The voices of Malian refugees

A visit to Mbera camp

WFP West Africa
Nov 8, 2017 · 5 min read
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WFP/Vanessa Rizzi

The warm wind of the Sahara blows in all directions and weaves the sand in the frames of my glasses. As far as the eyes can see, improvised houses and tents provided by the UN Refugee Agency (UNHCR) color the dark ochre sand. Children come out of their homes when they see the car pull up and wave at us, accustomed to our presence here.

Mbera refugee camp is situated 40km from Mauritania’s southern border with Mali and stretches out for 4.5 km2 — the size of four football fields! Most of the 49, 000 refugees have been living here since the spring of 2012, shortly after fighting broke out in north-eastern Mali. Since September 2016, armed incursions in the north caused more displacements, and some 8,000 Malians have been registered as new refugees.

The World Food Programme works with partners and the refugees to provide a sense of normality for the many who fled conflict and poverty. Thanks to support from USAID Food for Peace, the government of Japan, ECHO, UK Aid, the government of Canada, and multilateral donors, WFP assists them with food and cash distributions, school meals for students, and nutritious foods to prevent and treat malnutrition among children under five and pregnant and nursing women.

Considering the unstable and volatile situation in Mali, WFP and partners fear Mbera’s numbers may surge in the coming months, to more than 50, 000, demanding a significant uptick in assistance at a time when WFP is reducing monthly food and cash rations due to financial constraints.

As I hop out of the car in front of a red and pink tent, the sand raised by the whistling wind embraces me in a cloud of dust. I am greeted by a smiling Kadjiatou, a refugee who will accompany me to meet the people of Mbera camp. Her real name, along with those of other refugees, are being withheld for privacy reasons

ZEINABOU

Schools are closed for Easter break, but the pre-primary school, the Espace des Enfants is open. I enter while Zeinabou plays her imzad, a single-string bowed instrument resembling a violin, and the children clap and sing-along cheerfully. She heads the Espace enfants since it opened five years ago, with help from two female assistants.

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WFP/Vanessa Rizzi

“We are all mothers and have our children’s wellbeing at heart”, says Zeinabou. “Children need a good meal to be lively and participate in the recreational activities we organize for them. The nutritious snack we prepare thanks to WFP is important.”

The children smile while eating, and confirm: “Innah jayid — it is good !”

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WFP/Vanessa Rizzi
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WFP/Vanessa Rizzi

Monthly food and cash distributions are underway. The sounds of chatter and a rainbow of colored vests welcome me at Distribution Site Number 3. There are five distribution sites in Mbera camp where WFP staff and partners hand out cash and food to beneficiaries registered on a special database.

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WFP/Vanessa Rizzi
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WFP/Vanessa Rizzi

OUMAR

Outside each site, tents are set up where refugees queue. Oumar, a newly arrived refugee, tells us he fled fighting and poverty from his village in eastern Mali with his pregnant wife and two small children, taking only six liters of water and a small bag of belongings.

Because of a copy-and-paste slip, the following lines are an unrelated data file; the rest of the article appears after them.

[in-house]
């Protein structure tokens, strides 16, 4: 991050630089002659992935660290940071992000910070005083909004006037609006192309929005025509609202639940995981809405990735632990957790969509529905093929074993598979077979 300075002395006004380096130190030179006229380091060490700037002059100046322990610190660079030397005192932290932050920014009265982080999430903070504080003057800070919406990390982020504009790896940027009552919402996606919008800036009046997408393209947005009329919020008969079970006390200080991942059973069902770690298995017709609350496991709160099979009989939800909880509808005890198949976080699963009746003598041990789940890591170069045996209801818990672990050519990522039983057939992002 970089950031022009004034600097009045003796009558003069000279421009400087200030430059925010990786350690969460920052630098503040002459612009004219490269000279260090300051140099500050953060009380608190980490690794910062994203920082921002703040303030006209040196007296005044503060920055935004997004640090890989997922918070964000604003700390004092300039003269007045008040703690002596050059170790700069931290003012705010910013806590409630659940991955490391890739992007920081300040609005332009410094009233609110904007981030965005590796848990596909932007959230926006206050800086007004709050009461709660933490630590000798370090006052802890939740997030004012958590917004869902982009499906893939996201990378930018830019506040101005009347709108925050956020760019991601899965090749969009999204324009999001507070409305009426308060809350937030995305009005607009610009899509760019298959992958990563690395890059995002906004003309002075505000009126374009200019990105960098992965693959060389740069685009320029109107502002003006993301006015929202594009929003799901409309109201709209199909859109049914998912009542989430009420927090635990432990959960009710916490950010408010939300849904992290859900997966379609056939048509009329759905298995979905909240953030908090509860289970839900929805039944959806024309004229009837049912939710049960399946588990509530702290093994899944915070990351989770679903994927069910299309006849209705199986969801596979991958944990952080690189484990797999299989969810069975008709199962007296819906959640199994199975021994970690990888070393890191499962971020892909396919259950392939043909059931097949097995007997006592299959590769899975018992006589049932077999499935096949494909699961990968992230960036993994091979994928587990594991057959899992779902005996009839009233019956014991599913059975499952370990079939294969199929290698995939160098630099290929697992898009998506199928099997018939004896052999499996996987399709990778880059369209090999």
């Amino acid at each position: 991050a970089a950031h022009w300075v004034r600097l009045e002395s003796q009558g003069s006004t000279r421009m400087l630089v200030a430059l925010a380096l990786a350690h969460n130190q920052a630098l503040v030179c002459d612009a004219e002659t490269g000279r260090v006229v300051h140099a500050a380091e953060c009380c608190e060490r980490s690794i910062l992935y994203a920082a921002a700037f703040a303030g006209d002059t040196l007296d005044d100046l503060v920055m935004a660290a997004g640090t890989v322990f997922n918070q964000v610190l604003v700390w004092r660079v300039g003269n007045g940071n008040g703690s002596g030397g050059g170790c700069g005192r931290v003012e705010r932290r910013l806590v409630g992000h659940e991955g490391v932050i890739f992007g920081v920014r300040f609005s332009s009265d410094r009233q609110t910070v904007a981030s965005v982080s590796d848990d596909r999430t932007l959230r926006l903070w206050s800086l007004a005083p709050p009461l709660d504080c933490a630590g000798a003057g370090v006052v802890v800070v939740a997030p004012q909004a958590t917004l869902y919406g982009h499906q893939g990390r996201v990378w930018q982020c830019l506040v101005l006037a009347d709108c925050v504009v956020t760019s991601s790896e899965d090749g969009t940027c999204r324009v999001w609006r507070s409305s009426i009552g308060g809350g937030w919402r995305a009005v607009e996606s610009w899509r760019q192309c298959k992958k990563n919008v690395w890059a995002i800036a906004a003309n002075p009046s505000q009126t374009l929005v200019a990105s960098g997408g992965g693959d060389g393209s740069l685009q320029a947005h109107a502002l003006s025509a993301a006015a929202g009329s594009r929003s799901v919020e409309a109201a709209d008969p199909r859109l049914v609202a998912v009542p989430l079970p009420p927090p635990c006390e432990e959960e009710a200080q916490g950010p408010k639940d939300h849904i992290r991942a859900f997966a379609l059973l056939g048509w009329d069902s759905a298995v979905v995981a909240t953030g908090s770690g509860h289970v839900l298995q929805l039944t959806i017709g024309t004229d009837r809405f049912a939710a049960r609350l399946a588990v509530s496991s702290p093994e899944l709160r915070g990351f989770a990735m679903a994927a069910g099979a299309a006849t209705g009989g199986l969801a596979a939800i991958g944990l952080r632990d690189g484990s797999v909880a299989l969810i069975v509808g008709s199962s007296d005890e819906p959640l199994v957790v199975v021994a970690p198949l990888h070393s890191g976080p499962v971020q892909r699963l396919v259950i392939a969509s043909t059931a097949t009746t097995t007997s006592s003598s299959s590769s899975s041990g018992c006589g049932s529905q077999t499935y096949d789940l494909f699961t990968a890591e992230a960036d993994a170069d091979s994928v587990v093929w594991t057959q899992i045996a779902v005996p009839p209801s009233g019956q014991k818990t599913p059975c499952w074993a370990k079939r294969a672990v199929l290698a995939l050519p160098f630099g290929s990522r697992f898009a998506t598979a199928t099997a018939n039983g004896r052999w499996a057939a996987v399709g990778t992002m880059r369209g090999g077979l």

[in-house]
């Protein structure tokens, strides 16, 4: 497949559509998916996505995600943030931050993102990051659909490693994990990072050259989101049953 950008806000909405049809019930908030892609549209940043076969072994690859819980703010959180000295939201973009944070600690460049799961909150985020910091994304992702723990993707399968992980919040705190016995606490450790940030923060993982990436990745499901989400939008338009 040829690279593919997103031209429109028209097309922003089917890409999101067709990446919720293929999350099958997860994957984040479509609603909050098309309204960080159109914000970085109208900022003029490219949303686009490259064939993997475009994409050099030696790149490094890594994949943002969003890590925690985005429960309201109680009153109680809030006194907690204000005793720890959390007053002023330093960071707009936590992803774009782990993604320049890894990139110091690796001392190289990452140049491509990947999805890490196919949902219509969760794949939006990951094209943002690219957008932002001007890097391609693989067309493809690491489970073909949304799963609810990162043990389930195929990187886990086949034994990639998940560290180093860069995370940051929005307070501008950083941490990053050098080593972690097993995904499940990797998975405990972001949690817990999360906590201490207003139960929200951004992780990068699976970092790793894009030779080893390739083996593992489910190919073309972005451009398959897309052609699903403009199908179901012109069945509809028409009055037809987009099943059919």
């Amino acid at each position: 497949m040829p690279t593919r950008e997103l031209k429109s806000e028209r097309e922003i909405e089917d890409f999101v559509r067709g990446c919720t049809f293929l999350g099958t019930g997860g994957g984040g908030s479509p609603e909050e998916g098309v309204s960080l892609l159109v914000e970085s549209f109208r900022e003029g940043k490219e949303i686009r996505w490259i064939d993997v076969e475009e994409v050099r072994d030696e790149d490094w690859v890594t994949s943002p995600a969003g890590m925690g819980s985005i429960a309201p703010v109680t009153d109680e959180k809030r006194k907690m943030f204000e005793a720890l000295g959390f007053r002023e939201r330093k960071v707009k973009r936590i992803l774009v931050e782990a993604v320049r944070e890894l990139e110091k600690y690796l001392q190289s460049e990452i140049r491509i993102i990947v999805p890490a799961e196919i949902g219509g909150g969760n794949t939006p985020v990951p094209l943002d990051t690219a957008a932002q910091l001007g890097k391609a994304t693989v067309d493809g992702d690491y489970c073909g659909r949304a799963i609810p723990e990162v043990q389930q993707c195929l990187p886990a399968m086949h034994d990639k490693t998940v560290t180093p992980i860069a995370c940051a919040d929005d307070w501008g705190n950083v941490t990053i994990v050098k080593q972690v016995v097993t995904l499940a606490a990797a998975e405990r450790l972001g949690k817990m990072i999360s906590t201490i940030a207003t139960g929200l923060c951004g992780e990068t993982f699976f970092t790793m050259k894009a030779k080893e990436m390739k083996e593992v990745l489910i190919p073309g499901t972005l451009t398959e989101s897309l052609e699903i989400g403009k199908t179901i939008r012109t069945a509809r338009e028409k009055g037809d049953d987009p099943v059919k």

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WFP/Vanessa Rizzi

“We left because all our food and animals were taken from us by armed men,” Oumar says. “Only our lives were spared. There was no choice but to leave. WFP’s food and cash assistance is important for us here.”

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WFP/Vanessa Rizzi
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WFP/Vanessa Rizzi
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WFP/Vanessa Rizzi
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WFP/Vanessa Rizzi

FATIMATOU

Fatimatou is next in line at the distribution site. After she receives her envelope of cash, she waves it, saying, “Food distributions helped our families a lot in the past years, but what is really making a difference for us today, is the cash we receive to buy other food like meat and vegetables. I also buy less on credit now.”

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WFP/Vanessa Rizzi

Other refugees here agree. The cash-transfers allow them to buy the food they like at local markets along with other basic items, such as cooking fuel and soap.

KADJIATOU

My camp guide Kadjiatou has been here since early 2012, when she and her family fled the fighting in her northern Malian village. After being treated for malnutrition, she soon was trained to help other malnourished young mothers recover. She also learned how to read and write in French.

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WFP/Vanessa Rizzi

I ask Kadjiatou what she remembers of Mali. Her eyes reflect strong emotions. “I remember conducting a normal life,” she says. “I took care of my children and the house. My husband had a job and we would spend the free time with our relatives and friends.”

I ask how she sees her future. “We are thankful to WFP, the government of Mauritania and all organizations who are working here to make our lives better,” she replies. “But some change is needed: conditions in the camp are still difficult especially for the poorest refugees. The situation in Mali doesn’t allow us to return so we need to think about better solutions. No one wants to be a refugee and depend on assistance forever.”

FOOTNOTES: Story and photos: WFP/Vanessa Rizzi

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